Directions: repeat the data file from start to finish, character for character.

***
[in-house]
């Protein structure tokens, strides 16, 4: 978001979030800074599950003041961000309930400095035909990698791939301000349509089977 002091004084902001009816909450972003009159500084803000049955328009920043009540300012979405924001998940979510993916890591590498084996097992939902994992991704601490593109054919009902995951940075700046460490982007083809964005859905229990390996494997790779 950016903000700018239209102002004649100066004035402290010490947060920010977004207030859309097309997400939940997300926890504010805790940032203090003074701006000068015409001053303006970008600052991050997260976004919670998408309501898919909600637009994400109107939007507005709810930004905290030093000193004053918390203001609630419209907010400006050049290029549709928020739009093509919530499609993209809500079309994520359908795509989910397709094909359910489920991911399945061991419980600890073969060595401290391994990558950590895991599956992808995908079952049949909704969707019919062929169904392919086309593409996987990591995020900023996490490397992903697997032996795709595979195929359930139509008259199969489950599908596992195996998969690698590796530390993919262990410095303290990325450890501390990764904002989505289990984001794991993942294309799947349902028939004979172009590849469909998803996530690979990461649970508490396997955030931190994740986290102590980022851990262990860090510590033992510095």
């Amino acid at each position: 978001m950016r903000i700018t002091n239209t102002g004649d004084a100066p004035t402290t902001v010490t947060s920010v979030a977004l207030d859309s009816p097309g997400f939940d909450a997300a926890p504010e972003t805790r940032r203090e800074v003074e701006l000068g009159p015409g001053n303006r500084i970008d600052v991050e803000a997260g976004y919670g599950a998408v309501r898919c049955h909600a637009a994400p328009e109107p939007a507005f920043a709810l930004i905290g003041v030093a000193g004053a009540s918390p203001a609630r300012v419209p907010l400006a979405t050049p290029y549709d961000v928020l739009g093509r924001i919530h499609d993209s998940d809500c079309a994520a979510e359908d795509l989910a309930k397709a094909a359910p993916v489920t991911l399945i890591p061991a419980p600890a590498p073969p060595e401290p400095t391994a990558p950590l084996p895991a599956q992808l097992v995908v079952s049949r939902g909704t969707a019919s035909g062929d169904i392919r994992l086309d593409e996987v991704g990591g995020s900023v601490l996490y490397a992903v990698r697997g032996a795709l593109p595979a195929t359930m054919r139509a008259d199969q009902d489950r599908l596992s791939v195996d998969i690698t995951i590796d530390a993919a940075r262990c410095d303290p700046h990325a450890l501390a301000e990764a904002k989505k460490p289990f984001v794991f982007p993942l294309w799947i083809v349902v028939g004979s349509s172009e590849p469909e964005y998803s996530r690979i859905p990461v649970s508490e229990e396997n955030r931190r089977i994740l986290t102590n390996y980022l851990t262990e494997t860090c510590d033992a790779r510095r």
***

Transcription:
[in-house]
């Protein structure tokens, strides 16, 4: 978001979030800074599950003041961000309930400095035909990698791939301000349509089977 002091004084902001009816909450972003009159500084803000049955328009920043009540300012979405924001998940979510993916890591590498084996097992939902994992991704601490593109054919009902995951940075700046460490982007083809964005859905229990390996494997790779 950016903000700018239209102002004649100066004035402290010490947060920010977004207030859309097309997400939940997300926890504010805790940032203090003074701006000068015409001053303006970008600052991050997260976004919670998408309501898919909600637009994400109107939007507005709810930004905290030093000193004053918390203001609630419209907010400006050049290029549709928020739009093509919530499609993209809500079309994520359908795509989910397709094909359910489920991911399945061991419980600890073969060595401290391994990558950590895991599956992808995908079952049949909704969707019919062929169904392919086309593409996987990591995020900023996490490397992903697997032996795709595979195929359930139509008259199969489950599908596992195996998969690698590796530390993919262990410095303290990325450890501390990764904002989505289990984001794991993942294309799947349902028939004979172009590849469909998803996530690979990461649970508490396997955030931190994740986290102590980022851990262990860090510590033992510095």
């Amino acid at each position: 978001m950016r903000i700018t002091n239209t102002g004649d004084a100066p004035t402290t902001v010490t947060s920010v979030a977004l207030d859309s009816p097309g997400f939940d909450a997300a926890p504010e972003t805790r940032r203090e800074v003074e701006l000068g009159p015409g001053n303006r500084i970008d600052v991050e803000a997260g976004y919670g599950a998408v309501r898919c049955h909600a637009a994400p328009e109107p939007a507005f920043a709810l930004i905290g003041v030093a000193g004053a009540s918390p203001a609630r300012v419209p907010l400006a979405t050049p290029y549709d961000v928020l739009g093509r924001i919530h499609d993209s998940d809500c079309a994520a979510e359908d795509l989910a309930k397709a094909a359910p993916v489920t991911l399945i890591p061991a419980p600890a590498p073969p060595e401290p400095t391994a990558p950590l084996p895991a599956q992808l097992v995908v079952s049949r939902g909704t969707a019919s035909g062929d169904i392919r994992l086309d593409e996987v991704g990591g995020s900023v601490l996490y490397a992903v990698r697997g032996a795709l593109p595979a195929t359930m054919r139509a008259d199969q009902d489950r599908l596992s791939v195996d998969i690698t995951i590796d530390a993919a940075r262990c410095d303290p700046h990325a450890l501390a301000e990764a904002k989505k460490p289990f984001v794991f982007p993942l294309w799947i083809v349902v028939g004979s349509s172009e590849p469909e964005y998803s996530r690979i859905p990461v649970s508490e229990e396997n955030r931190r089977i994740l986290t102590n390996y980022l851990t262990e494997t860090c510590d033992a790779r510095r």